As of Tuesday, there were 432,451 “active entities” – wallet clusters controlled by a single participant that sent or received funds in a 24-hour period. That’s an all-time high, according to data provided by blockchain analytics firm . The previous peak of 410,972 was registered on Dec. 9, 2017.
“The number of active entities has been increasing steadily since the halving and signifies a large increase in network adoption by participants,” said Matthew Dibb, co-founder of Stack, a provider of cryptocurrency trackers and index funds.
Bitcoin underwent its third mining on May 11 of this year. Since then, the number of active entities has increased by 70% and bitcoin’s price has more than doubled to nearly $20,000.
The cryptocurrency printed a record high of $19,920,53 on Tuesday before falling back. Bitcoin was $19,130 at time of writing, representing a 1.7% gain on the day.
While bitcoin’s price gains have been relatively sharp over the past eight weeks, the number of active entities has charted relatively steady growth. “While the metric has breached highs not seen since 2017, it has done so gradually without ‘bubble-like’ growth,” Dibb told CoinDesk. “We take comfort in this when correlating address clusters with forward-looking price action.”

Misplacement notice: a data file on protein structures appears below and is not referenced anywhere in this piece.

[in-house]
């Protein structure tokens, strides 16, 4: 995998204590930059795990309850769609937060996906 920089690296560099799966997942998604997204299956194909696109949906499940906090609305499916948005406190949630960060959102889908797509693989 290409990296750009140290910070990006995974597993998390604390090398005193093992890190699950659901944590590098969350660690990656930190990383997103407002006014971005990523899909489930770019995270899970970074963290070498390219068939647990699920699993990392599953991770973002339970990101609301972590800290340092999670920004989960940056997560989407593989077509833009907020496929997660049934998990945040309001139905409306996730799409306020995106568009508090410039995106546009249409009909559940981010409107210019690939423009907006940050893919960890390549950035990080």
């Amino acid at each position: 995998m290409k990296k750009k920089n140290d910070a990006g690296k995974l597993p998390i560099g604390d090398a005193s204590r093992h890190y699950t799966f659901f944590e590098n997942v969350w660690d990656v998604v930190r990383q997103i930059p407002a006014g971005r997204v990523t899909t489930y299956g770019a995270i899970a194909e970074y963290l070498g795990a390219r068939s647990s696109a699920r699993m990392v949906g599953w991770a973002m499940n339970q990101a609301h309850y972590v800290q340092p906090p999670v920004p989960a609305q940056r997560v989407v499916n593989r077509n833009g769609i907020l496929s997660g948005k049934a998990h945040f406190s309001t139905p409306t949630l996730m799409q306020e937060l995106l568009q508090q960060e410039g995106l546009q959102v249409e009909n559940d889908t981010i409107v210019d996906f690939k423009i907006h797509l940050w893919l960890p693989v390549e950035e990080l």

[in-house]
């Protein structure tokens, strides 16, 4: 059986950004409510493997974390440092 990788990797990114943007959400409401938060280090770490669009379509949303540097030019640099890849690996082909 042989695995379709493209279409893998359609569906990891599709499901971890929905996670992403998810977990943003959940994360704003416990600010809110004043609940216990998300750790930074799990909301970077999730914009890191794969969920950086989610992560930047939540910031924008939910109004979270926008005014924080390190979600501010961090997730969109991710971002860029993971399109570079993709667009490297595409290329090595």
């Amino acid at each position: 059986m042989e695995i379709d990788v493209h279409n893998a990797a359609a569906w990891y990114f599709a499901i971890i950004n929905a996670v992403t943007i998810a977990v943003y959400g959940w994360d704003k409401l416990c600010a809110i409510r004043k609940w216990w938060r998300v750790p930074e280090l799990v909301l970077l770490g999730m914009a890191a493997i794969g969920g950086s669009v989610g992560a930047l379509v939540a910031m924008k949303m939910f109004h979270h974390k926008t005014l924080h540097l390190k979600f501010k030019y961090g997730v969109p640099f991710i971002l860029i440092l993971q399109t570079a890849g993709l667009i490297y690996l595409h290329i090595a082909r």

Analysts consider increased activity as a bullish sign. “When there’s greater usage, there’s more demand for the cryptocurrency, and that drives the price up,” Philip Gradwell, chief economist at blockchain intelligence firm Chainalysis, previously .
The number of active entities rose to multi-month highs in early September, despite the multi-week sideways price action in the range of $10,000 to $12,500, signaling a continued increase in adoption and warning of a price breakout. The rise in activity to record highs suggests bitcoin’s rally is sustainable.
“Our expectation is that this metric will continue to rapidly outpace previous highs as bitcoin breaches through $20,000,” Dibb said.